If you want to start your own practice, a business plan can be an indispensable tool for solidifying support with your lender and sharing your goals with contractors and vendors. A typical plan details the business objectives, management functions, operational features, marketing goals, and financial projections for your proposed practice.

A good business plan is based on sound logic and careful research, and it can take some time to complete. However, the recipe for creating a business plan is standard across industries. Below is a quick overview of the key components of a business plan for any eye doctor’s office, dental practice, veterinary hospital, or other healthcare practice.


Use Business Plan Quick Builder’s interactive tool to help you organize your development and research.

1. Executive summary 

The executive summary serves as an introduction to you and your business venture, and can include the following:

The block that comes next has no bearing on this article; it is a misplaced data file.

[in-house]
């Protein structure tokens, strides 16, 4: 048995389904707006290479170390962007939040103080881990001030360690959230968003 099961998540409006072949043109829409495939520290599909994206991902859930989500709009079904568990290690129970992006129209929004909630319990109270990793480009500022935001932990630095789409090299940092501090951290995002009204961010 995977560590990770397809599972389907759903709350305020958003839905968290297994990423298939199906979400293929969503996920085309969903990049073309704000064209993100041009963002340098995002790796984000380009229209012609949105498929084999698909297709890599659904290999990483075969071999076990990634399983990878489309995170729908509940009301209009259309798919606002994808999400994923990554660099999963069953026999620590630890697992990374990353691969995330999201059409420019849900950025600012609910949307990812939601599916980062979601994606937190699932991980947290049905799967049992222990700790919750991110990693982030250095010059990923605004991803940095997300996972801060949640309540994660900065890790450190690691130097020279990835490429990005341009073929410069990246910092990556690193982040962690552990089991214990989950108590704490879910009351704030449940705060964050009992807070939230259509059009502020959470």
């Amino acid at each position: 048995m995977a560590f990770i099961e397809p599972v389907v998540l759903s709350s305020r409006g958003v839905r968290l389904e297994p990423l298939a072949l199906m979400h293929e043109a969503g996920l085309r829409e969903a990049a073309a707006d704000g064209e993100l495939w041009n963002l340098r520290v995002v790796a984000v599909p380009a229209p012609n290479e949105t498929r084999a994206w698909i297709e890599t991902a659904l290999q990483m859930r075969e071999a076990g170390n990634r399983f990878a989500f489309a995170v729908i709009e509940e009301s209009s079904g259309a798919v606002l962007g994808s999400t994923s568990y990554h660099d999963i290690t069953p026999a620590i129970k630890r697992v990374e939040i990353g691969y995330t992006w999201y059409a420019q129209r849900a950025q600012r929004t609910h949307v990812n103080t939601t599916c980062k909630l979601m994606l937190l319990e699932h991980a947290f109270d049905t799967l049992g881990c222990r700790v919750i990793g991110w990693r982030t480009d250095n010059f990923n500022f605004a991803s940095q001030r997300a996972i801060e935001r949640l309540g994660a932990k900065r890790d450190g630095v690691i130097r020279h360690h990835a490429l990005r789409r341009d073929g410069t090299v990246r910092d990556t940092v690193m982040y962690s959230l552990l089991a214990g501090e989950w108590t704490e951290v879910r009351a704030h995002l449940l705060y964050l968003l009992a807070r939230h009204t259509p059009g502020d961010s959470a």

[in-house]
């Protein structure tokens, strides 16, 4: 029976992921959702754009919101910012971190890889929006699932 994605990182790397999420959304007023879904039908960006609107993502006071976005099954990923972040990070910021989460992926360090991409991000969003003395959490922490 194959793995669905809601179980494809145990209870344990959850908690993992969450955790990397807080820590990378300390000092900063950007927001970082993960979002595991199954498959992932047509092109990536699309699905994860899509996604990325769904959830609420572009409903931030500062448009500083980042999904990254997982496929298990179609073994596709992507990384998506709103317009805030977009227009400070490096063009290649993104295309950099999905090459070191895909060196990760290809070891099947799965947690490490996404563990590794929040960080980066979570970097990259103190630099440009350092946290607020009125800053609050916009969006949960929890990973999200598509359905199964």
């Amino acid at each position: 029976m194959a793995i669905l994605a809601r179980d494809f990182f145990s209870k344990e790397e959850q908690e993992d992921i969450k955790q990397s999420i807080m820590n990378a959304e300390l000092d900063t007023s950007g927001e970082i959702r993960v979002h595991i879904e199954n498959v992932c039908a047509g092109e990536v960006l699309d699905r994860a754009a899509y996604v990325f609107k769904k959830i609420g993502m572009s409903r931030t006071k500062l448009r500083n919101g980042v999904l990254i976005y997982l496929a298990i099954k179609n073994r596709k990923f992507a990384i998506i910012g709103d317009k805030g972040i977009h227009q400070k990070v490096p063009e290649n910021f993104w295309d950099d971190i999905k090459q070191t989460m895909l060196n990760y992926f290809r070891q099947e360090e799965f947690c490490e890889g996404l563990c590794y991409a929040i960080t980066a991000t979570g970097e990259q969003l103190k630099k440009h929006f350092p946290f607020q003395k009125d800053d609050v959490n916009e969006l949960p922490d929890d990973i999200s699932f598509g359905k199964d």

• Mission statement. Outline your business philosophy and the principles and values that guide your practice. (For example, “I believe all children deserve the best medical care available.”) Also include the rationale for building your own practice.
  • Practice description. Provide a brief overview of your practice and services, including where your practice will be located, your ideal patient, and any specialty services you offer.
  • Financing requirements. Provide a summary of the capital you will need to get your practice up and running. 


You may want to write the mission statement first but save the description and financing pieces for later, after you complete the financial and marketing sections of your business plan.

2. Practice description 

The practice description section goes into greater detail about the structure of your business, your qualifications for managing the business, and your business resources. This section should illustrate that you have the personal know-how and means to help ensure practice success, including: